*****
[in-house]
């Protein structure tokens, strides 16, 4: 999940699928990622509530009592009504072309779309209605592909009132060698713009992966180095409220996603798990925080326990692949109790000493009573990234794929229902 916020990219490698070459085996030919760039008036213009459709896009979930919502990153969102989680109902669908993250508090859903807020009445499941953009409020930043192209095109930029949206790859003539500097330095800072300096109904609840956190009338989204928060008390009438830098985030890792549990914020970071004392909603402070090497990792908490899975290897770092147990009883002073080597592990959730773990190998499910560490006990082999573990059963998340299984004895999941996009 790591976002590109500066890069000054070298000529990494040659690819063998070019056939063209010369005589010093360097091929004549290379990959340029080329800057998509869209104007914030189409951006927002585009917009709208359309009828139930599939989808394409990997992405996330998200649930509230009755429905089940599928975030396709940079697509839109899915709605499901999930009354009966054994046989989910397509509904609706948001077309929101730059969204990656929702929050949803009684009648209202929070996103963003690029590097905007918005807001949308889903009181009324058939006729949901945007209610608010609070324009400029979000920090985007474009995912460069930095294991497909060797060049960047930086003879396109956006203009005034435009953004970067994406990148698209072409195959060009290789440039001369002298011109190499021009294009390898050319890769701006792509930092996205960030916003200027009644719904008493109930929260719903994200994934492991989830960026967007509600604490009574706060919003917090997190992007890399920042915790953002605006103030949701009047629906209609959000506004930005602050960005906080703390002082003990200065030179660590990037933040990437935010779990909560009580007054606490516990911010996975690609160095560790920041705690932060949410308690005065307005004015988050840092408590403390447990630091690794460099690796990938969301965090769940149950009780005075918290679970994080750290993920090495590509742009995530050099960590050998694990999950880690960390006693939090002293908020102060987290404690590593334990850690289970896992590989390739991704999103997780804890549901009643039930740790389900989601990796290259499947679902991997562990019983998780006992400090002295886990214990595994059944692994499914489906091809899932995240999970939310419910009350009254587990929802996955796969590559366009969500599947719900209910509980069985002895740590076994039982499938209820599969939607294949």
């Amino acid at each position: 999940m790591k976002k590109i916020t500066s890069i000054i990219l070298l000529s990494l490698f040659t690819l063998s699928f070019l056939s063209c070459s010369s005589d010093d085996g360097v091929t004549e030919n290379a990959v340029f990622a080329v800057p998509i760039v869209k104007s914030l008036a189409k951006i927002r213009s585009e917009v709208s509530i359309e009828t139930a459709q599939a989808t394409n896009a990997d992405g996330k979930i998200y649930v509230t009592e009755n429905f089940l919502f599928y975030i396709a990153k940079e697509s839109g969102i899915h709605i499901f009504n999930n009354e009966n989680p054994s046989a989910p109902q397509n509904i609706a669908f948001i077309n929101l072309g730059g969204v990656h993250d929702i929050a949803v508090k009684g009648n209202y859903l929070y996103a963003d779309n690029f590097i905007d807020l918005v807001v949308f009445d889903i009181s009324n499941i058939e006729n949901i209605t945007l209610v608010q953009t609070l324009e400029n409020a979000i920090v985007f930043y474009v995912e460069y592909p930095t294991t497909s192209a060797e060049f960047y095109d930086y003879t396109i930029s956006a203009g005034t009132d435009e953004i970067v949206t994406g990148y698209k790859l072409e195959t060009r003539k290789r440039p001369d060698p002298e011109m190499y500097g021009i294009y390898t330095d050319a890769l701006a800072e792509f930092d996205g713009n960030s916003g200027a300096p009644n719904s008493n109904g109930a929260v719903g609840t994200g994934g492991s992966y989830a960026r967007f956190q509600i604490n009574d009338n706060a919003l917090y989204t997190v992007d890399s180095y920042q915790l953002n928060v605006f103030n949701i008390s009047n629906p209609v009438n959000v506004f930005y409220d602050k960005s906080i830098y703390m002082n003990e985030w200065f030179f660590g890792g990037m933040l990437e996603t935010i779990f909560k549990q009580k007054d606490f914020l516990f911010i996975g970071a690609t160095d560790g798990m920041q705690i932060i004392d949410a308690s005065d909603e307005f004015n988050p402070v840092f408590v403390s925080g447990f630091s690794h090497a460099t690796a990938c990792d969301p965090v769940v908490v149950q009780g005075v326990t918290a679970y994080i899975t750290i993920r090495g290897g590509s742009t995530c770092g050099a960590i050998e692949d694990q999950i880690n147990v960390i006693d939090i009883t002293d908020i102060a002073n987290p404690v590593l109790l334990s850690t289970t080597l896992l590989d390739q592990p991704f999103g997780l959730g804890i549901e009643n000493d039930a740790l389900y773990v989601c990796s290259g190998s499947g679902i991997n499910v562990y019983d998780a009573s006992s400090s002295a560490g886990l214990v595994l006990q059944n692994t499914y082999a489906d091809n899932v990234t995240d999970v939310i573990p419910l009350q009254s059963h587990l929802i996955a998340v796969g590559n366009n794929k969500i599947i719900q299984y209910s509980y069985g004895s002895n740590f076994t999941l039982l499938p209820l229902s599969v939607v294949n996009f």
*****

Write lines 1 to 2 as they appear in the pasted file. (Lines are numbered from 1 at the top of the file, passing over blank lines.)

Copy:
[in-house]
């Protein structure tokens, strides 16, 4: 999940699928990622509530009592009504072309779309209605592909009132060698713009992966180095409220996603798990925080326990692949109790000493009573990234794929229902 916020990219490698070459085996030919760039008036213009459709896009979930919502990153969102989680109902669908993250508090859903807020009445499941953009409020930043192209095109930029949206790859003539500097330095800072300096109904609840956190009338989204928060008390009438830098985030890792549990914020970071004392909603402070090497990792908490899975290897770092147990009883002073080597592990959730773990190998499910560490006990082999573990059963998340299984004895999941996009 790591976002590109500066890069000054070298000529990494040659690819063998070019056939063209010369005589010093360097091929004549290379990959340029080329800057998509869209104007914030189409951006927002585009917009709208359309009828139930599939989808394409990997992405996330998200649930509230009755429905089940599928975030396709940079697509839109899915709605499901999930009354009966054994046989989910397509509904609706948001077309929101730059969204990656929702929050949803009684009648209202929070996103963003690029590097905007918005807001949308889903009181009324058939006729949901945007209610608010609070324009400029979000920090985007474009995912460069930095294991497909060797060049960047930086003879396109956006203009005034435009953004970067994406990148698209072409195959060009290789440039001369002298011109190499021009294009390898050319890769701006792509930092996205960030916003200027009644719904008493109930929260719903994200994934492991989830960026967007509600604490009574706060919003917090997190992007890399920042915790953002605006103030949701009047629906209609959000506004930005602050960005906080703390002082003990200065030179660590990037933040990437935010779990909560009580007054606490516990911010996975690609160095560790920041705690932060949410308690005065307005004015988050840092408590403390447990630091690794460099690796990938969301965090769940149950009780005075918290679970994080750290993920090495590509742009995530050099960590050998694990999950880690960390006693939090002293908020102060987290404690590593334990850690289970896992590989390739991704999103997780804890549901009643039930740790389900989601990796290259499947679902991997562990019983998780006992400090002295886990214990595994059944692994499914489906091809899932995240999970939310419910009350009254587990929802996955796969590559366009969500599947719900209910509980069985002895740590076994039982499938209820599969939607294949």